How we got Here?

Greece has an immense network of organisations that are focused on improving the social good, with or without the support of the state or private foundations. In many cases, they are self-organised and autonomous

Poster courtesy of Omikron Project.

Months after the fall of Matera, some unMonasterians came to Athens on a brief “exploratory” excursion in December, 2014. During their visit they discovered this vibrant network of locals, which has similar aims as the unMonastery, so they quickly plugged into it.

Rooftop meeting in Athens in late December.

Later, following the Transmediale extravaganza in January 2015, many people that were involved with the original unMonastery decided to plop down in Athens in February to see what else there was to discover in Greece. This “scoping period” was intended to have a duration of three months.

What the unMonasterians found went much deeper than was initially perceived. The more time that was spent connecting to existing networks, the more it became clear that the people living in Greece have a strong affinity to hacking of all sorts; be it with internet connectivity, food sharing, reactivating abandoned spaces, or just simply taking the metro.

The vision for the future of Greece is especially captivating when you speak with the people here that are involved with making the place more liveable. The group of unMonasterians was humbled by the amount of knowledge and experience there was to absorb here.

One such visionary project is SatNOGS that was created by our new neighbours, the Athens Hackerspace. It’s a global network of opensource satellite ground stations that recently won the Hackaday prize.

After arriving in early February 2015, it was decided that the group would take the offer of a vacant flat at no cost (excluding utilities and other expenses), and work began on getting the place into shape. What shape this would be was yet to be determined. The idea of a “landing pad” for the wider network of unMonasterians and Edgeryders was discussed and the name tentatively given to this endeavour was “unEmbassy”.

This opportunity created a low-cost solution to the need for a base in Athens as the unMonasterians sniffed out further possibilities for creating an actual unMonastery *somewhere* in Greece.

Besides the fact that everyone enjoys living together, the space in Athens gave the group a chance to experiment with new modes of cohabitation, while also enabling them to work together (even manually) in the same place at the same time. This has given birth to new projects while refining the focus of the small group that is fluctuating, yet continually present in the city.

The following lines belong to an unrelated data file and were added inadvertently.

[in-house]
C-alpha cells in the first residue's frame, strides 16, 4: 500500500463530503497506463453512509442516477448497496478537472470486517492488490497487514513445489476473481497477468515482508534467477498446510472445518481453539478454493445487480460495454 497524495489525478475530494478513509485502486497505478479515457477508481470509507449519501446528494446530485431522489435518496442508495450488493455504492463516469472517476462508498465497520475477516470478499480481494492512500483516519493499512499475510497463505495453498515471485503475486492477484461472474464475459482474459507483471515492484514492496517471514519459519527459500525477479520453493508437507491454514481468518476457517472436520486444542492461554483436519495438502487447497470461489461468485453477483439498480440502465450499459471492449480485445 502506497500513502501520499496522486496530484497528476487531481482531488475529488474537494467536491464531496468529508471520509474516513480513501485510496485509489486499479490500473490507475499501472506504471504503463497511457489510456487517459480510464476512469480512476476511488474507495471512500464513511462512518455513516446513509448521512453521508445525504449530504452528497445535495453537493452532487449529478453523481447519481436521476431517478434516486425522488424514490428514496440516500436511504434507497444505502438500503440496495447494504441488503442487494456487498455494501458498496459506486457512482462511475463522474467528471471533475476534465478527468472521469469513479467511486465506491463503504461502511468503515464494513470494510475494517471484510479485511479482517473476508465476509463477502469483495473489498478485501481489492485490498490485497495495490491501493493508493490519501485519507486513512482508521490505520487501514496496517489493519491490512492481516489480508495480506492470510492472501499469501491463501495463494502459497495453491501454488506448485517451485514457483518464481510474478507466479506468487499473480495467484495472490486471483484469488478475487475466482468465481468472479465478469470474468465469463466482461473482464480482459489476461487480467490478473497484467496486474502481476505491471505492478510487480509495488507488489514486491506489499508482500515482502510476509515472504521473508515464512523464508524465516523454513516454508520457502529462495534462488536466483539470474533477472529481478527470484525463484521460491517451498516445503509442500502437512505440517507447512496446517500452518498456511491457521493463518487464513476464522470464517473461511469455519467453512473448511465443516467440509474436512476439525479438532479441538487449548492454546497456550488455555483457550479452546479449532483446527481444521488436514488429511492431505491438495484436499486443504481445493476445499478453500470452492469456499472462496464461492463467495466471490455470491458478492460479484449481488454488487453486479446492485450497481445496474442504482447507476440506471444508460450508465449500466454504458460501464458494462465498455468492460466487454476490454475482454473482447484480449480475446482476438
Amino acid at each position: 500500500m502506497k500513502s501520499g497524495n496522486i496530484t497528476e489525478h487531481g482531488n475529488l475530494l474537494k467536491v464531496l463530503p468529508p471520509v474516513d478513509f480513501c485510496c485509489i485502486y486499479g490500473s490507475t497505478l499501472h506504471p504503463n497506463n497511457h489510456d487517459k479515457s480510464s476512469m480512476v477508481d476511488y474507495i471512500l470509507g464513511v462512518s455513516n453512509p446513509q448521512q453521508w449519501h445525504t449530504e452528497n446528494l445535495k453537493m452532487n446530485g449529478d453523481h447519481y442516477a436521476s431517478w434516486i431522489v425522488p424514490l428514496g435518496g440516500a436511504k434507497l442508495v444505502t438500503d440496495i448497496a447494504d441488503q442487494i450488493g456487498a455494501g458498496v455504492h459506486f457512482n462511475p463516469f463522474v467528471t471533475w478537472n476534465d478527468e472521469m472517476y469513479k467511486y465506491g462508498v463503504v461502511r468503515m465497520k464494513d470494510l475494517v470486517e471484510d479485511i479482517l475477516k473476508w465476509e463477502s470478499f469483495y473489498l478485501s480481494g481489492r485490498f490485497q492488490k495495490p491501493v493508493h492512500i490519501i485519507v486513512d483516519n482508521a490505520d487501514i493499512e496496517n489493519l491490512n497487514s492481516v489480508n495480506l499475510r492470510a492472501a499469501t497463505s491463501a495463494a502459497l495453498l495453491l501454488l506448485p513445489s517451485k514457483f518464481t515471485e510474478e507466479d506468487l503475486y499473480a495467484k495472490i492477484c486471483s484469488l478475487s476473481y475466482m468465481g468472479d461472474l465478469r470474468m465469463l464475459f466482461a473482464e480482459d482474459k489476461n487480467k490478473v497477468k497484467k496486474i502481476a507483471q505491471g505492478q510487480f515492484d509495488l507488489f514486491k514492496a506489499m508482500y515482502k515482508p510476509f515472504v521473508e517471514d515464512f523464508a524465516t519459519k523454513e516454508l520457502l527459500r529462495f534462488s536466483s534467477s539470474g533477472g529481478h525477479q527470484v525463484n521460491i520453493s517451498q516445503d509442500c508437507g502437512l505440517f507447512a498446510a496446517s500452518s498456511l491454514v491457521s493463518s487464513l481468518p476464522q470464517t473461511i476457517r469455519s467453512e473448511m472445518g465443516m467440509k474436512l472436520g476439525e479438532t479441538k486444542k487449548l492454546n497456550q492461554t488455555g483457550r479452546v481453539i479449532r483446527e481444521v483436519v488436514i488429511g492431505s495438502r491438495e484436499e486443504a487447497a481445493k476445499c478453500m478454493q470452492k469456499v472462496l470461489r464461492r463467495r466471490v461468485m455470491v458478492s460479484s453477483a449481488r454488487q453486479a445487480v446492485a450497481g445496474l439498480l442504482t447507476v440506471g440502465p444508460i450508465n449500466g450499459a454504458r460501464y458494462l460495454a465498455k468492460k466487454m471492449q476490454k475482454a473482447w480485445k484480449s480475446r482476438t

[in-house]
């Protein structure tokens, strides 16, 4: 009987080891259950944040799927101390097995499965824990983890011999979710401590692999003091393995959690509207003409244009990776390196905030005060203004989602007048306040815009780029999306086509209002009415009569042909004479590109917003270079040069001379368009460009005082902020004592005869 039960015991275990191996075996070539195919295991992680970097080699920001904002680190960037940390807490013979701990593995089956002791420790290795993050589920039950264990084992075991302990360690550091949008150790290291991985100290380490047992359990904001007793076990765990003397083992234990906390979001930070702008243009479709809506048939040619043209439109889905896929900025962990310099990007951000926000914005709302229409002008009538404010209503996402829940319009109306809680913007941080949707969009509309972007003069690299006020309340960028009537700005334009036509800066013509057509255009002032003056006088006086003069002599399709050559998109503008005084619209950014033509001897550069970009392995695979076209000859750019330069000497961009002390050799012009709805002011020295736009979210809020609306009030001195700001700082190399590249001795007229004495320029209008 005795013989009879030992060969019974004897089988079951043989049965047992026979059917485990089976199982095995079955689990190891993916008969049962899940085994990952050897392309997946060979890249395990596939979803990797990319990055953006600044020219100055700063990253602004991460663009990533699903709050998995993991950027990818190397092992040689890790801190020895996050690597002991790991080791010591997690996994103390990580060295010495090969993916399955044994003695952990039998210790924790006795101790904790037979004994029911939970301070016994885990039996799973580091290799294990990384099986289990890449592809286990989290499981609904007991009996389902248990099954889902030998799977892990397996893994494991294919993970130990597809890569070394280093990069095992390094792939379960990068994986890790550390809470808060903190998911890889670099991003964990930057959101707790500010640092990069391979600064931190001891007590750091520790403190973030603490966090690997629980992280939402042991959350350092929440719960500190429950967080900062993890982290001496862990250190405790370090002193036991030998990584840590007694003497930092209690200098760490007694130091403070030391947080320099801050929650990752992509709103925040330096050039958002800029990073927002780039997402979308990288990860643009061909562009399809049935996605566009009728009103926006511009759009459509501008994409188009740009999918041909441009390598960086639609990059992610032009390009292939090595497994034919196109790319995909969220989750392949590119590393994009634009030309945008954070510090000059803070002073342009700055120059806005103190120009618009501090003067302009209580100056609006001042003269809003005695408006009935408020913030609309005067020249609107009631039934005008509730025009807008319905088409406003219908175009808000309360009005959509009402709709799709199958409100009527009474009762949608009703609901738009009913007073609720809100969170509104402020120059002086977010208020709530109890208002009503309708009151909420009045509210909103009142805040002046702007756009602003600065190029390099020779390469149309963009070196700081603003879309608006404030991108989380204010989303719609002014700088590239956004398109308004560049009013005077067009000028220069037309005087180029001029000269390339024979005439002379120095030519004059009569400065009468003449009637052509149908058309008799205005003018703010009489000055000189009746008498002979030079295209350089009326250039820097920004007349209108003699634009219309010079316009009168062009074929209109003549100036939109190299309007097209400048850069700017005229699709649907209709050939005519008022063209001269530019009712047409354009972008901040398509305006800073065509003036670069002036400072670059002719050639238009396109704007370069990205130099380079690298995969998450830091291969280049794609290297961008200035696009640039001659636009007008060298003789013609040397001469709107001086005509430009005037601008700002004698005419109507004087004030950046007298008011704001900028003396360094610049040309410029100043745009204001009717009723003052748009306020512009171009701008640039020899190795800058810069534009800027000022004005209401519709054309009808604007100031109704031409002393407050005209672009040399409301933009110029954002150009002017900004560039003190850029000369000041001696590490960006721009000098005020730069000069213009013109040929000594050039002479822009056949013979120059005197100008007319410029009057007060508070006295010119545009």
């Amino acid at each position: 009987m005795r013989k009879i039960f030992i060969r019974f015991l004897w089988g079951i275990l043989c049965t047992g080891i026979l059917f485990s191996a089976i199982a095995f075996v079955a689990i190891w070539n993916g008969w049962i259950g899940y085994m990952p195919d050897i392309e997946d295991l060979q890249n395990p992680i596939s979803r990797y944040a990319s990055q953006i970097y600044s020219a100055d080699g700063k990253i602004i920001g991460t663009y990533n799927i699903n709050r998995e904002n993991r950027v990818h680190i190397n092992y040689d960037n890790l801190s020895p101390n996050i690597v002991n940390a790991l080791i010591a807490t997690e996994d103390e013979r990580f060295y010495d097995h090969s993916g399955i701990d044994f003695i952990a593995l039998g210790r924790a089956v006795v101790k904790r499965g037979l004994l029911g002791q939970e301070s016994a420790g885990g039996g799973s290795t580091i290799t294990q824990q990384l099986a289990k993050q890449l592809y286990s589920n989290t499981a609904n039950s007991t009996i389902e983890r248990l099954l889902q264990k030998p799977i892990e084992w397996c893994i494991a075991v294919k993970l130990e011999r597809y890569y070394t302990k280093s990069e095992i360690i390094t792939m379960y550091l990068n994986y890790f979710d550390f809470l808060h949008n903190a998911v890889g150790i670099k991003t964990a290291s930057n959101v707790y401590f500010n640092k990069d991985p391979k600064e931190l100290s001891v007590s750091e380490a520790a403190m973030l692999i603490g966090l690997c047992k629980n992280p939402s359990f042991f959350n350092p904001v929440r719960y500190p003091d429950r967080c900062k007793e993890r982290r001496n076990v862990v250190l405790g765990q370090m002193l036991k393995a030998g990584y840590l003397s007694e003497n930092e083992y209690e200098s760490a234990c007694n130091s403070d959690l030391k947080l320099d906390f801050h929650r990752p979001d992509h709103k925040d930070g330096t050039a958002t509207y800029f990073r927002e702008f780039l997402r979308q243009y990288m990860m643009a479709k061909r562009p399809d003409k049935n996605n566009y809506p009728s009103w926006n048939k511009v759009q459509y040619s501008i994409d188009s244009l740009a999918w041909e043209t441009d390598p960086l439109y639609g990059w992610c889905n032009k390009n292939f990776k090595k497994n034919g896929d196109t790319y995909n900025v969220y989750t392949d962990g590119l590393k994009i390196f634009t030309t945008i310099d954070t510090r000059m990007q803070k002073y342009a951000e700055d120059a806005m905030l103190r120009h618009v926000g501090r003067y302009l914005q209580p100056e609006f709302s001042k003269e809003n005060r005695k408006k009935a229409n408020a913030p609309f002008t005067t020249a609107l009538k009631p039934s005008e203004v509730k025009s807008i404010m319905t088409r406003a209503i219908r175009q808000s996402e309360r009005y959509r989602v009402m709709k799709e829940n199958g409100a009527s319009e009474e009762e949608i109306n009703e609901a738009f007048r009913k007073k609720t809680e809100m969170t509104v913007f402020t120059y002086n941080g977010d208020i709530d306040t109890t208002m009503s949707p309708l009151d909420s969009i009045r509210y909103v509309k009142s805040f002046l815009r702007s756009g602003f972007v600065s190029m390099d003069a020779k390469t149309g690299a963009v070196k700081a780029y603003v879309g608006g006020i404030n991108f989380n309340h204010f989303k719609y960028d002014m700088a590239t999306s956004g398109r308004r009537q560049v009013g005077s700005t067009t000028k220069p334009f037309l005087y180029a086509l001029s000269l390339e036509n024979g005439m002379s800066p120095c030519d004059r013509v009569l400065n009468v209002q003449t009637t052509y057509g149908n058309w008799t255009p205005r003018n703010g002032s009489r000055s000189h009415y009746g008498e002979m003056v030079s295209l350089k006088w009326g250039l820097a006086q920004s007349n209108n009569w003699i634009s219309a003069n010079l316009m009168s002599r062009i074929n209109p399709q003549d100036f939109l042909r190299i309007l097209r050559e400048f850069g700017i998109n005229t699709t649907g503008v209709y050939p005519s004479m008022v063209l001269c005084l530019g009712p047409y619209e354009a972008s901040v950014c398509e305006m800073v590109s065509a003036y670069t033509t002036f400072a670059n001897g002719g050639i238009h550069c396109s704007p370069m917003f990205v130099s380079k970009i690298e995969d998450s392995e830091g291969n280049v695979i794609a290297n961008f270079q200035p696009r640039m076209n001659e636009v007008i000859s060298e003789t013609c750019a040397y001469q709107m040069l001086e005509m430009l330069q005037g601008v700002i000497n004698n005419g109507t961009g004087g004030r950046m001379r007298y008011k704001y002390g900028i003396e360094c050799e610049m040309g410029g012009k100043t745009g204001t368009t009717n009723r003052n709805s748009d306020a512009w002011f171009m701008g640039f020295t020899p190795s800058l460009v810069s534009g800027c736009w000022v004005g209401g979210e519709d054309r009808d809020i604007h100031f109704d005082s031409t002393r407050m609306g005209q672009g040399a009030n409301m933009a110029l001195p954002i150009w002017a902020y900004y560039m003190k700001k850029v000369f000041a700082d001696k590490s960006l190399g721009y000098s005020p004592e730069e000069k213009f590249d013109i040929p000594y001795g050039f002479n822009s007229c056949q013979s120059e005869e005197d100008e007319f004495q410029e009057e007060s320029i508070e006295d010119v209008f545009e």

In addition to the aforementioned motivations of the unMonastery project and those of the group at large, there are individual reasons for people to gravitate towards Athens at this moment in time.

During the LOTE 4 project: Stewardship Case Studies Adventure, which took place during the summer of 2014, one unMonasterian made a personal connection to the city of Athens while doing research and already felt connected to the arts and political scene.

Another unMonk saw the potential for “scaling up” the living arrangements that are currently in use and expanding into other spaces as more unMonasterians and guests show up.

Athens is not only located between three ancient continents physically, but it is also psycho-geographically placed in different time spatialities. There is an unforgettable past, which may or may not have some bearing on the future. Many people here would like to be a part of that future, whatever it may be.

They’ve all been thirsty for years and years They all chew one bite of sky over their bitterness Their eyes are red for lack of sleep a deep wrinkle is wedged between their eyebrows like a cypress between two mountains at sundown their hands are glued to their rifles their rifles are extensions of their hands their hands extensions of their souls – they have anger on their lips and grief deep within their eyes like a star in a pothole of salt

The ancient Greek word for poet (ποιητής) means “maker”, and based on the initial findings of the group, it can be said that the hacker mentality goes deep into the culture and may be growing stronger.

The government currently in power is strongly embracing a commons based approach to the economy. SYRIZA “will support the adoption of free/open source software in the public sector and the distribution of public data under Commons-based licenses.” Moreover, Andreas Karitzis, a member of the party’s think-tank on digital policies, recognized “not only the value of the free/open source technologies per se, but also the collaborative productive processes that create such technologies.”

One must not forget that the food in Greece is most often local and also very tasty. Some unMonasterians are interested in growing their own since the climate is so conducive to agriculture. There are also many food based initiatives here to attract them.

If you want to know more or are in town, why not drop a line or perhaps stop by; the airport is only about 30 minutes from the house.